MAY 24 Blogger CB Forgotston ridicules the recent PR campaign by the state GOP in the wake of a legislative auditor's request to both major parties. The GOP (apparently unaware that the Dems got the same request) started yammering about being targeted because it had "killed" a tax increase. CB finds that laughable, but it's also pretty funny that the GOP was comparing this episode to the IRS scandal (Because the President has so much to do with our state auditor. Right?).
MAY 24 Politico details some recent fund-raising efforts by Sen. David Vitter, which have raised the question of his future political plans. This time, it is a $5,000 per head "bayou weekend" that includes "Cajun cooking" and an all-caps "alligator hunt," the story reports. Funds raised go to a super PAC that can spend money to support Vitter in federal or state races, the story points out.
MAY 24 The pink building on Royal in the quarter was sold at a sheriff's sale Thursday, this Picayune story reports. An injunction that would have halted the sale wasn't enforced because the family failed to post a $150,000 bond, the story reports. So the owner of the mortgages on the building bought it, for nearly $7 million. Now the feuding family will have to negotiate with that company to get a lease on the building that has housed their business for close to 60 years.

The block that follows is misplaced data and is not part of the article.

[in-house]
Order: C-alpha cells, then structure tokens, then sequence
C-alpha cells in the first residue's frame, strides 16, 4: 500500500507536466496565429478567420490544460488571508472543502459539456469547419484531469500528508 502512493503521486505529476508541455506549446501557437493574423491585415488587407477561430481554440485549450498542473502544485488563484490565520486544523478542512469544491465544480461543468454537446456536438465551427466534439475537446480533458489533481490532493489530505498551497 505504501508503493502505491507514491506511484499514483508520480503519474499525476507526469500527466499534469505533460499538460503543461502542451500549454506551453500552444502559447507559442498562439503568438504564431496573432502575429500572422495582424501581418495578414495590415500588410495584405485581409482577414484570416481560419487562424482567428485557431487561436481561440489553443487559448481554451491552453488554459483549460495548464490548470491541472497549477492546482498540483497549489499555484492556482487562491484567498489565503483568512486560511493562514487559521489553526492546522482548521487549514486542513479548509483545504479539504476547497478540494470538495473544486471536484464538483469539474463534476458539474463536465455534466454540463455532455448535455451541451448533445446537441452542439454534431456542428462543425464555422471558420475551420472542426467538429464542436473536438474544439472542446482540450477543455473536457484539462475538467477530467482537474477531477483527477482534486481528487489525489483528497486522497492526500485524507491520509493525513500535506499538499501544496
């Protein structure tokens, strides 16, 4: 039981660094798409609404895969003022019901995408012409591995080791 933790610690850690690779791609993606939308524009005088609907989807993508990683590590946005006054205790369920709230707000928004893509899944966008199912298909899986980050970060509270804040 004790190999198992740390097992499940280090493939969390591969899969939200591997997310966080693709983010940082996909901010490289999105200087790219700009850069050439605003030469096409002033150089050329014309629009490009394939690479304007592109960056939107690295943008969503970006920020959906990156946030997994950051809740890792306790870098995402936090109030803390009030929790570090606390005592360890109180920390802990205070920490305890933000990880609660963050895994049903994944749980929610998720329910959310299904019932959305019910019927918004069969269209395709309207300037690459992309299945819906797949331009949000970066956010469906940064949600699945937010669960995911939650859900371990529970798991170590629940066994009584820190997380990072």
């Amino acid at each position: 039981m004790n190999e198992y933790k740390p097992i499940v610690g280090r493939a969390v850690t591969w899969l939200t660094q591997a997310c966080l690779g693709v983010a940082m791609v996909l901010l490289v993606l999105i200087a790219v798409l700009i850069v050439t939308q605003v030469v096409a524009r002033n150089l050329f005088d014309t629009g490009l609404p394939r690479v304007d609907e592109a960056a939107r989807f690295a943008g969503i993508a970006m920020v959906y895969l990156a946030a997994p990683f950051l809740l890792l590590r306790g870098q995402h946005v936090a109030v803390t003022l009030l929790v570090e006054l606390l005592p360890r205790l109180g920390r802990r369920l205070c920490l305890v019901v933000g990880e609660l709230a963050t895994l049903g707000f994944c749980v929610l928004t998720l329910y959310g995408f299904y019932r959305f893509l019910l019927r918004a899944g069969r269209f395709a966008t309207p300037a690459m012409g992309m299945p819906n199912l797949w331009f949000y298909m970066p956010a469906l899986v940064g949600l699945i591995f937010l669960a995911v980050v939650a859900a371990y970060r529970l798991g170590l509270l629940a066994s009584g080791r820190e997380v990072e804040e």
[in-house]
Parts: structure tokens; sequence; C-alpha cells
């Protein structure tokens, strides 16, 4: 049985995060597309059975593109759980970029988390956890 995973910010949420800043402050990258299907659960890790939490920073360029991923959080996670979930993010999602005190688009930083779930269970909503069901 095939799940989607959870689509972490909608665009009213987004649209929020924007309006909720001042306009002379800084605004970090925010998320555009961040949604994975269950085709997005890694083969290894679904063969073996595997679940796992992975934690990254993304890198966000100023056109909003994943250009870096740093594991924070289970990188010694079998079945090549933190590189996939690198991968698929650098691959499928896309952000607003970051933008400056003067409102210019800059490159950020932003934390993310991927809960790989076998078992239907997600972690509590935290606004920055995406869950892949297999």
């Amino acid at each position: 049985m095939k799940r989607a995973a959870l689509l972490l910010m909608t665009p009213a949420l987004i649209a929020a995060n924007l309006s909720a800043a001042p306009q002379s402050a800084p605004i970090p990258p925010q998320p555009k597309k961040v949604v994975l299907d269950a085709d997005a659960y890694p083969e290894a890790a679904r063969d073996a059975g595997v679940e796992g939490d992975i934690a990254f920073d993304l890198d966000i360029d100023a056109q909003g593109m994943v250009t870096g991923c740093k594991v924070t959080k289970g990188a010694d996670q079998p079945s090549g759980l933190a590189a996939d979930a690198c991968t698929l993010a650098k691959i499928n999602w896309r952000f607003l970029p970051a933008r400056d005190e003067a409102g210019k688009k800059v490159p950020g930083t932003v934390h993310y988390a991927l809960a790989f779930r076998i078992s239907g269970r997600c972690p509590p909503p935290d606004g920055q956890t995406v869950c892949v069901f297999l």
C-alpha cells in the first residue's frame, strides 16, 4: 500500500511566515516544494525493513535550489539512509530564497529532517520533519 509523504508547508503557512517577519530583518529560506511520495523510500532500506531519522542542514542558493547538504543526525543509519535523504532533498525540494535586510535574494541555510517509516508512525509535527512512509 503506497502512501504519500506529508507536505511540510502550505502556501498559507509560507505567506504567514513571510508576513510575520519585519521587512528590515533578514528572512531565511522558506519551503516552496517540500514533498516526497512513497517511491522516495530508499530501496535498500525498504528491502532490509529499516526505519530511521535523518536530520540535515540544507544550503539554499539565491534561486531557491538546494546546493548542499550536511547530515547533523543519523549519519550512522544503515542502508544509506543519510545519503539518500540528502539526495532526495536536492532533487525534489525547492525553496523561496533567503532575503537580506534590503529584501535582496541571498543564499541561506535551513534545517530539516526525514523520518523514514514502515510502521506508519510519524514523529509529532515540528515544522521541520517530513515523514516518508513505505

MAY 23 This post in Louisiana Voice tells us about a bill by a Winnsboro lege that would require all public high school students to take at least one Course Choice online class in order to graduate. (What?) Blogger Tom Aswell says it's a monument to "waste and corruption," especially in light of the problems he's exposed with the program in recent weeks. Idaho had a similar program, but voters removed it by a 2-1 margin, Aswell says.
There will soon be a whole lot of shakin’ going on at Benny’s Sportshack Supplement Depot, a new concept by Opelousas native Benny Nele. Located at 2002 Johnston St., the supplement shop, smoothie bar and café, featuring hot off the press paninis and wraps, plans to open in late May.
Philip deMahy Sr., a once respected New Iberia ad exec, was sentenced May 2 to spend the next two years (he faced up to 100 years) in a state penitentiary after state and federal investigators found dozens of images depicting children engaged in lewd sexual acts on his personal computer.